Islamic Garden, Emma Clark

Emma Clark: The Art of the Islamic Garden, Book Review

“Books are the gardens of scholars.” ~ Ali ibn Talib (as)

It is Autumn, 2017. This past summer I exhibited some art work in a garden in Berlin as part of an art festival and studied the culture and history of the Islamic garden. The Berlin garden was pretty yet somewhat chaotic (so Berlin!) and I longed for the calm composition, clarity and artistic refinement of the real thing. Continue reading

The Celestial Garden, Berlin, 2017

Sacred Dwellings: Celestial Gardens and Garden Artistry in Islam

“O Marvel! A garden amidst the flames.” ~Ibn Arabi, Tarjuman al-Ashwaq

“We are unaware of our own manifestation in this garden, the narcissus does not see it’s own spring with it’s own eyes.” ~ Mir Dard

When do we really see and take in the delicate beauty of a flower, the majesty and care of trees, the ever changing colors, forms and appearances of a bloom?Continue reading

Christrose

The Christmas Rose: Cancer-Treatments & Antidote Medicine in Islamic Healing

“The word “Toxin” (…) has a Persian Shamanic root (“taxsa” means “poisoned arrow”). The art and science of “the anti-dote against the poison” has a highly honored, special place in the Islamic healing arts.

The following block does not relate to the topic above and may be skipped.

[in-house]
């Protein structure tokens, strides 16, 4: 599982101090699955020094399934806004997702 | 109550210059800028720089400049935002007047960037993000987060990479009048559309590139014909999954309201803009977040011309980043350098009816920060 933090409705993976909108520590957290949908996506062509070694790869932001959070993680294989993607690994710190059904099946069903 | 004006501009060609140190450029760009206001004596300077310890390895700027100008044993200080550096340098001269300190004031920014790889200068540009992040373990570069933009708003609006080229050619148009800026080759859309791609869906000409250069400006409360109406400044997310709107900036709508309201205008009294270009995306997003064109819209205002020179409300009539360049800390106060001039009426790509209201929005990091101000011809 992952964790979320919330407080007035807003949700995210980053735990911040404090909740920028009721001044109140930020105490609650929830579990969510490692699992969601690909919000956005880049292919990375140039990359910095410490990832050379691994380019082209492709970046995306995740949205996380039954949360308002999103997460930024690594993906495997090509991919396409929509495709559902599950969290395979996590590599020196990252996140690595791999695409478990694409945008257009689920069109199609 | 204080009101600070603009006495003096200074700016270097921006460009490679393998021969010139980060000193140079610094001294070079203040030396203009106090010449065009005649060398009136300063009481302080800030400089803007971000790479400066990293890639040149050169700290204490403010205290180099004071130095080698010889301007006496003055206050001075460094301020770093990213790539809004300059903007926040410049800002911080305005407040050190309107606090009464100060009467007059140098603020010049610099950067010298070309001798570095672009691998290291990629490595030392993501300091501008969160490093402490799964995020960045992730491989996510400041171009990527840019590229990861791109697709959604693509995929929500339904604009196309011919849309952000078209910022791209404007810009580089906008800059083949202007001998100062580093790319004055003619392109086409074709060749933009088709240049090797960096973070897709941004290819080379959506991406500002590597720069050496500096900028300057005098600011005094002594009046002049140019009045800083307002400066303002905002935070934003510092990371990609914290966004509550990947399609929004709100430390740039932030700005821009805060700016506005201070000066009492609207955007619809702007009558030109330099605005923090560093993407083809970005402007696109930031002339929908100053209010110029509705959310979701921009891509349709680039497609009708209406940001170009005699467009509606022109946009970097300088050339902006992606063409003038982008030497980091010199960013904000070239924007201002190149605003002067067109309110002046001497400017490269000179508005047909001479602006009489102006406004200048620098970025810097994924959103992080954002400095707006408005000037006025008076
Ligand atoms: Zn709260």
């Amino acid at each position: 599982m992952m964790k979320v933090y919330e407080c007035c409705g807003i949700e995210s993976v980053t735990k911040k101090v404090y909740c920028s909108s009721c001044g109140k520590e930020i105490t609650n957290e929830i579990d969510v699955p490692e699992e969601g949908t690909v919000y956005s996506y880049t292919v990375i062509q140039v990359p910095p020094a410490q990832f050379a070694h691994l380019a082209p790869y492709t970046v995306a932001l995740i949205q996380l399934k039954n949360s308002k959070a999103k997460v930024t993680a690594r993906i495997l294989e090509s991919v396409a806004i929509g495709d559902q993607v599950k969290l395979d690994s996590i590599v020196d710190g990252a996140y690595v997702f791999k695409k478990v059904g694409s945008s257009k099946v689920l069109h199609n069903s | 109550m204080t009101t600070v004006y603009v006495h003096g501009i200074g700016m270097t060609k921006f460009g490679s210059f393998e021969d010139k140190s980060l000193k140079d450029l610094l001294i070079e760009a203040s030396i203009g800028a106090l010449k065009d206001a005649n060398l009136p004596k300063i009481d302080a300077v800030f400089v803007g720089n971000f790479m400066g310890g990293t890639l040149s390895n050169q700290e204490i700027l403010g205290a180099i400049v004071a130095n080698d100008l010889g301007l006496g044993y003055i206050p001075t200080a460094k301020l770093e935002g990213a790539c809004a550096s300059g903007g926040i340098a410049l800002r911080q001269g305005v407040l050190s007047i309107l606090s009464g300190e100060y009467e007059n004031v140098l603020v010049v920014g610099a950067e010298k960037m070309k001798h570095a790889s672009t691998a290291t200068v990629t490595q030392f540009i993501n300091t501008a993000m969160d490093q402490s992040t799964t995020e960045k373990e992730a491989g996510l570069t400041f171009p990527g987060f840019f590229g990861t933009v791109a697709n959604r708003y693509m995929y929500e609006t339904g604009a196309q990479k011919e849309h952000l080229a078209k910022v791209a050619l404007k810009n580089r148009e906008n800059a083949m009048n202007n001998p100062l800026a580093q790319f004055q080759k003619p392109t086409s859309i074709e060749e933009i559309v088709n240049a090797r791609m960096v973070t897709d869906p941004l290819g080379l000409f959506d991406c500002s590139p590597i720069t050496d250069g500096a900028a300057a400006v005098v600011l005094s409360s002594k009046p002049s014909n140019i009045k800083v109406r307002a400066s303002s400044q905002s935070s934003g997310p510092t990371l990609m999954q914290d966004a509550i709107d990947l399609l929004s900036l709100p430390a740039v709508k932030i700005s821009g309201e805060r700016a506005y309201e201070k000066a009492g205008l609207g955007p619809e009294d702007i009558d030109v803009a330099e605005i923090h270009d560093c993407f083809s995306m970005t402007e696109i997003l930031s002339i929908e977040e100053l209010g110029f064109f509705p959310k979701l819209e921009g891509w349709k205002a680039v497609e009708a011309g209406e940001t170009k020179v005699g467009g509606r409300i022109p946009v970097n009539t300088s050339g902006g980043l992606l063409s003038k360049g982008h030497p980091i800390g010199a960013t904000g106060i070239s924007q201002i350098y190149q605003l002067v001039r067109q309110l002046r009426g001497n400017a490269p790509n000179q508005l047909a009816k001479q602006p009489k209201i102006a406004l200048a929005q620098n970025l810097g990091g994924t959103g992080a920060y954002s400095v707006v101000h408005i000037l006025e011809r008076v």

The Christmas Rose (Helleborus niger, Black hellebore or Snow Flower, in Asia: Helleborus orientalis) is an evergreen perennial flowering plant that blooms in winter. It is considered a special plant with high mystical powers. According to European folk tales, the Christmas rose protects love, and is a symbol for a long and happy live. It was used as an aid against various illnesses since antiquity in Europe. It was also used since then as a repellent against malice and envy, and planted before door steps and stables. Like many protective talismanic plants it is very poisonous and highly ambigious. Continue reading

Crazy Love Bismillah

A Simple Detoxing Massage with Mint

“Once the Mint takes roots it won’t leave easily and does it’s cleansing job.”

I know the modest Mint in the kitchen and as an aid for indegistation. On further investigation Mint reveals itself as a powerful herb that draws out dark, moist and unpure things from the body. In nature Mint grows in the shadows, loves moisture and succeeds even in hostile conditions, sturdy and persistent.Continue reading

Two Blue Peonies, Art by Roya Azal

The Peonie: Queen of Islamic Floral Art

“During the night the Peonie spends medicine and healing, during the day the beautiful “Rose with no thorns” is protected by a jealous bird.”

The Peonie (Paeonia officinalis) is known in phytology lore as “Fuga Demonica” – a repellent against bad energies and demons. It is a medical rose that came back to medieval Europe via the Islamic world from China (who imported it – via Arab, Persian and Syrian traders – originally from ancient Greece). The Peonie is a very stately flowering bush with large, lush dark pink, purple and rose tinted blooms. She is a wonderful floral gift for women.Continue reading

Peonie in Arabesque by Roya Azal

From Radical Atom, to Dancing Atom